What to consider when you’re upgrading your desktop setup
Visualize your ideal work space. Perhaps there’s a standing desk or an ergonomic chair. Maybe in the background you’ve got lo-fi music playing, while your ficus plant is thriving by the window. Sounds lovely!
Accoutrement aside, there’s one really crucial aspect of your ideal workspace:
The screen you’re looking at.
We’re willing to bet your ideal workstation doesn’t involve hunching over a tablet or squinting at an eleven inch laptop. What does sound good, though, is a comfortable, posture-assisting setup, with a high quality monitor that helps you see all the most important parts of your spreadsheets, memos, or sales proposal.
Some studies also suggest that having larger monitors, and more monitors, can increase productivity, by making tasks easier and more engaging.
So, is bigger better?
When it comes to monitor size, the short answer is yes—but, there’s more to consider.
As more data is displayed on websites, spreadsheets, or graphics, larger screens make sense. You often need to be able to toggle quickly from detailed spreadsheets to updated graphs and see multiple documents at once. If you’re working with layers of images, it’s also very useful to have space to shift your eyes without too much effort. So in many cases, bigger is better.
However, the key element isn’t just inches across: it’s resolution.
Resolution is essentially the number of pixels vertically and horizontally. A higher set of numbers corresponds to better resolution, or image quality. The larger the physical monitor screen, the further pixels can be spread out from one another—which is why just having a large monitor doesn’t solve your problems.
In the (recent) past, monitors 21 inches and smaller had a standard resolution of 1080p.
With newer monitors, which are often 24” or larger, you should be looking for something that goes up to 4kp (2560×1440).
These days, large monitors are more standardized; companies can ensure all their employees have setups that benefit their tasks. Fortunately, the prices for monitors have continued to come down, just like large screen TVs, making new monitors an even more effective upgrade investment.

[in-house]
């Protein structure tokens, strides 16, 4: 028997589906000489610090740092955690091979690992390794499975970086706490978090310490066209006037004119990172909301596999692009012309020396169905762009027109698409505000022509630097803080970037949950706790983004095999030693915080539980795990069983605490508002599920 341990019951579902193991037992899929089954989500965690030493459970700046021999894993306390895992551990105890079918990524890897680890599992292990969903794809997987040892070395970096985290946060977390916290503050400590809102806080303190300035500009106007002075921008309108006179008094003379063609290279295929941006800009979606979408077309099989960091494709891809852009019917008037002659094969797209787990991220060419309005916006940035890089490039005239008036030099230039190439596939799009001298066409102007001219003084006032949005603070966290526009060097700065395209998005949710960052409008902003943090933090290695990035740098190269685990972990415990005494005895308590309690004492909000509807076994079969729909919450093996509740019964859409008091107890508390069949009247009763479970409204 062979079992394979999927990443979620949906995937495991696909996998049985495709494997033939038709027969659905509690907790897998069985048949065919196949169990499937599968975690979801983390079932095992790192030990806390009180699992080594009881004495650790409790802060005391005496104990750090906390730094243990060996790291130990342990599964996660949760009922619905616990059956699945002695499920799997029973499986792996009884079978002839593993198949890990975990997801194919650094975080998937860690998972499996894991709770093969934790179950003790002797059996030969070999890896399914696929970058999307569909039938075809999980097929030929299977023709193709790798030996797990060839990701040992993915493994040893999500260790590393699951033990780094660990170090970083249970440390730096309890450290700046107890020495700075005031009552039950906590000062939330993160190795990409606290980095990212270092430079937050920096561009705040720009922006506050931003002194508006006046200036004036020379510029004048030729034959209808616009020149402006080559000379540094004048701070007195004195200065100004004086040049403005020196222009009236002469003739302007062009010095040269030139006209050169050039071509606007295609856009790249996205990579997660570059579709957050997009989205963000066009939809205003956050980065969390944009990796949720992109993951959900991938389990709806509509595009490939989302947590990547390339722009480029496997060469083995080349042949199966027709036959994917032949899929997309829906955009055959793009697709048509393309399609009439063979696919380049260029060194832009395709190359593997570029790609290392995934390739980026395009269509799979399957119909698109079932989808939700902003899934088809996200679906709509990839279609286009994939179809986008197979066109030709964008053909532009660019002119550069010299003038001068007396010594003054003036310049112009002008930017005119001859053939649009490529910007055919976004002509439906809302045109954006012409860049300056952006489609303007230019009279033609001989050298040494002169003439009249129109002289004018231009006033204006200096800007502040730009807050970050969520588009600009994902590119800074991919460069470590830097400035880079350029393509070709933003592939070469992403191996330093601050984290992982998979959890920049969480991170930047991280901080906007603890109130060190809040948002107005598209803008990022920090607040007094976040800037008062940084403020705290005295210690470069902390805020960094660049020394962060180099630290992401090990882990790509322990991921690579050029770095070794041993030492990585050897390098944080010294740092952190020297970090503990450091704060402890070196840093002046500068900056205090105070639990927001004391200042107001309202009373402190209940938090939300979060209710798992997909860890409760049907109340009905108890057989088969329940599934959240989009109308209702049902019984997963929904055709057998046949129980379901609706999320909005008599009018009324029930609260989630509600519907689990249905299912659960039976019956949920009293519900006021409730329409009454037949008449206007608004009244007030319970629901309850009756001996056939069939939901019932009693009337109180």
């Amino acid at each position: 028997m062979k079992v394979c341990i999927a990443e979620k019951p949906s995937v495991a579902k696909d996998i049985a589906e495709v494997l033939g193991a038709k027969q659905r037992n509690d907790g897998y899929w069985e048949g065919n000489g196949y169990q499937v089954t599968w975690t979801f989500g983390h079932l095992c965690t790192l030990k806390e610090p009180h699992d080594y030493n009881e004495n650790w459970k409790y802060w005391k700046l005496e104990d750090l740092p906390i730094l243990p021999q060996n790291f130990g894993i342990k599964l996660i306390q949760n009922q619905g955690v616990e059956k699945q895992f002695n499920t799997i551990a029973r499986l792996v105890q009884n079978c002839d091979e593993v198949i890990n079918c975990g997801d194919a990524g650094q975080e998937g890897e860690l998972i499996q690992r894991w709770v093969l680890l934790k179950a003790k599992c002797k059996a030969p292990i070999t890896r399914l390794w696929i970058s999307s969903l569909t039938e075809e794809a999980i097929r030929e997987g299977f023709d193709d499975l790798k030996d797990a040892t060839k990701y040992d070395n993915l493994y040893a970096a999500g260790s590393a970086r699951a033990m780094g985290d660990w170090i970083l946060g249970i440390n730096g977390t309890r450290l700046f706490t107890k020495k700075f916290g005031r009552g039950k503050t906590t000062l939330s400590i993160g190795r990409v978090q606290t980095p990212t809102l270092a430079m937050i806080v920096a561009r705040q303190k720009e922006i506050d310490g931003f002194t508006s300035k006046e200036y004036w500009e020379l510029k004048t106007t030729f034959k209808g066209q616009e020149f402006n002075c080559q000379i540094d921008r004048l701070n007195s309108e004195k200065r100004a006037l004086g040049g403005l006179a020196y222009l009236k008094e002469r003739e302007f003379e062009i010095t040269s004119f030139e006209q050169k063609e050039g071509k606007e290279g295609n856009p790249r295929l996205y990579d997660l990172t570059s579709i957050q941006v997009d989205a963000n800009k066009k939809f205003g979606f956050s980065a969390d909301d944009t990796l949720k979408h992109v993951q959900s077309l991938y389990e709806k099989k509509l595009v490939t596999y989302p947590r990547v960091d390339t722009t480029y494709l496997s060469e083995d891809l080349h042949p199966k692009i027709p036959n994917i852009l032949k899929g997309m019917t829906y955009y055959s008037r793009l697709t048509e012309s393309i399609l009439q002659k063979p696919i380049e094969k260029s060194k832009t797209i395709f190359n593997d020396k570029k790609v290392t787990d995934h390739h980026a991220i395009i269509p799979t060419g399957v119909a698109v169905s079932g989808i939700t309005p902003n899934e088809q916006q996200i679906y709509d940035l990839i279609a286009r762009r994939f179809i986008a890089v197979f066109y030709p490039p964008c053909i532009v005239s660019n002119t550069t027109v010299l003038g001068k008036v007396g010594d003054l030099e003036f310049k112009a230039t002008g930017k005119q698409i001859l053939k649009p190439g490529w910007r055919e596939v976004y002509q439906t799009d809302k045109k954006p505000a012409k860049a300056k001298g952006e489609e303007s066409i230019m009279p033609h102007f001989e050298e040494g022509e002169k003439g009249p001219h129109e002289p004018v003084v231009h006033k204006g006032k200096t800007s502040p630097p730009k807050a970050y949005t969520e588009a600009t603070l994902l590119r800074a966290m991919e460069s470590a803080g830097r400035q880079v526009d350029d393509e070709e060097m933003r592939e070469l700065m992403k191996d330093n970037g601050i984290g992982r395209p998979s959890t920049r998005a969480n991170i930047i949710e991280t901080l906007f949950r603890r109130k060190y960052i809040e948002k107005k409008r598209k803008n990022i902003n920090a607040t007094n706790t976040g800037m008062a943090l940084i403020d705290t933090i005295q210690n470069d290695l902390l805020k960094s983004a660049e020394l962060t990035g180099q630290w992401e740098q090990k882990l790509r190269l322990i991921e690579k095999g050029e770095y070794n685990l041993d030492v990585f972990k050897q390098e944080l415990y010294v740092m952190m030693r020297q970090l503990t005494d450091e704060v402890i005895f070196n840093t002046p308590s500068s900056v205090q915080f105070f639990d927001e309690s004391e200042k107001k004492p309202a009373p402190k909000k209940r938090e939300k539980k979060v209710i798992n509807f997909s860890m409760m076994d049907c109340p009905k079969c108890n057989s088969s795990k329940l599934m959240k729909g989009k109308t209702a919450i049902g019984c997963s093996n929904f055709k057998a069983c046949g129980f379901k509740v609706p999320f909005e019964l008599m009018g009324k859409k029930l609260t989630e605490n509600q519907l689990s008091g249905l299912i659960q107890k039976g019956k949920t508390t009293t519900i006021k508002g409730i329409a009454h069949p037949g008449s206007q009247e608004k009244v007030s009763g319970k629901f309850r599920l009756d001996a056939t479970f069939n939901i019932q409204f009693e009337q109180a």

There are additional factors to consider as you do your equipment deep dive, and speaking to your employees about their needs could be a useful source of data.
From a practical perspective, there are more few key features that make a “good monitor”:
- Refresh Rate: this is the number of times your screen updates per second with new information. If your screen is mostly static (for example, if you’re editing spreadsheets, typing a document, or reading articles), a 60Hz refresh is sufficient. But if you have tasks involving data visualization or editing video, you should consider at least 75Hz or 120Hz.
- Curve: a curved monitor can be extremely useful if you’re looking at 27” or larger screens, as they provide a better field of view and less eye fatigue. Believe it or not, a curved screen can be the difference between comfort and daily headaches.
- Ergonomics: consider the other aspects of a workspace including sitting or standing angles and how they affect the viewpoint and an employee’s ability to look at their screen comfortably. This might mean choosing two smaller monitors and having them side by side, or having one above the other on a monitor stand.
- Features: depending on the role you have, or the tasks you’re catering to, consider looking for monitors with additional features like integrated speakers, USB ports, or adjustable height stands.
- Warranty: all monitors worth investing in should come with a three-year warranty, or better. Be wary of anything else!
Once you’ve identified what your needs are, you’re ready to start browsing for a good deal.
Stratti recommends a few brands over others, to make sure you’re getting the highest quality. Dell, HP, LG, and Samsung are brands we consider great options.
You and your employees deserve desktop solutions that help you avoid migraines and eye fatigue, make your workflow seamless, and increase your productivity.
Don’t just get a new mouse or a low-maintenance cactus—consider upgrading your monitor setup today. Contact us to get started.